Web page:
Ryuk, pronounced ree-yook, is a family of ransomware that first appeared in mid-to-late 2018. In December 2018, the New York Times reported that Tribune Publishing had been infected by Ryuk, disrupting printing in San Diego and Florida. The New York Times and the Wall Street Journal shared a printing facility in Los Angeles. They were also impacted by the attack, which caused distribution issues for the Saturday editions of the newspapers.
A variant of the older Hermes ransomware, Ryuk tops the list of the most dangerous ransomware attacks. In the CrowdStrike 2020 Global Threat Report, Ryuk accounts for three of the top 10 largest ransom demands of the year: USD $5.3 million, $9.9 million, and $12.5 million. Ryuk has successfully attacked industries and companies around the globe. Hackers call the practice of targeting large companies “big game hunting” (BGH).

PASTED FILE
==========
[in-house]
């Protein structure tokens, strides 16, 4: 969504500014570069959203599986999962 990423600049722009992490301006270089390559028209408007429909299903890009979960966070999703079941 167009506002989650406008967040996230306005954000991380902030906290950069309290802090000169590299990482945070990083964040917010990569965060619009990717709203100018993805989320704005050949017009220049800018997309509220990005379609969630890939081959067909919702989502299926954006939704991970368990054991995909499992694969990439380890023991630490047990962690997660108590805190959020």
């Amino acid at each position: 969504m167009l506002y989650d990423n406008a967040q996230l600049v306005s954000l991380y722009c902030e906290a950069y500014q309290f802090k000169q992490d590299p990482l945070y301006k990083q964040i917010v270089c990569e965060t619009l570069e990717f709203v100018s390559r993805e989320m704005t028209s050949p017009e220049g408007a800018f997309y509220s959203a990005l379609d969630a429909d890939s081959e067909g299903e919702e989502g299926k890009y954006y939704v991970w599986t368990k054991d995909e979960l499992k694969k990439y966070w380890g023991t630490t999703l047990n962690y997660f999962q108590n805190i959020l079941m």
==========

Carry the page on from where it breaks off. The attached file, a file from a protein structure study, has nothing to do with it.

Interestingly, this ransomware family carries a Japanese name from the anime movie Death Note. The name means “gift of god.” It seems an odd choice for ransomware since the targets lose data or money. From the hacker's perspective, however, it could be considered a gift of god.
A Russian cybercriminal group known as WIZARD SPIDER is believed to operate Ryuk ransomware. UNC1878, an Eastern European threat actor, has been behind some healthcare-specific attacks. The deployment of this ransomware is not direct; hackers download other malware onto a computer first.
When Ryuk infects a system, it first shuts down 180 services and 40 processes. These services and processes could prevent Ryuk from doing its work, or they are needed to facilitate the attack.
At that point, the encryption can occur. Ryuk encrypts files such as photos, videos, databases, and documents – all the data you care about – using AES-256 encryption. The symmetric encryption keys are then encrypted using asymmetric RSA-4096.
Ryuk is able to encrypt remotely, including remote administrative shares. In addition, it can perform Wake-On-Lan, waking computers for encryption. These abilities contribute to the effectiveness and reach of its encryption and the damage it can cause.
The hackers leave ransom notes in the system as RyukReadMe.txt and UNIQUE_ID_DO_NOT_REMOVE.txt that read something like the following screenshot.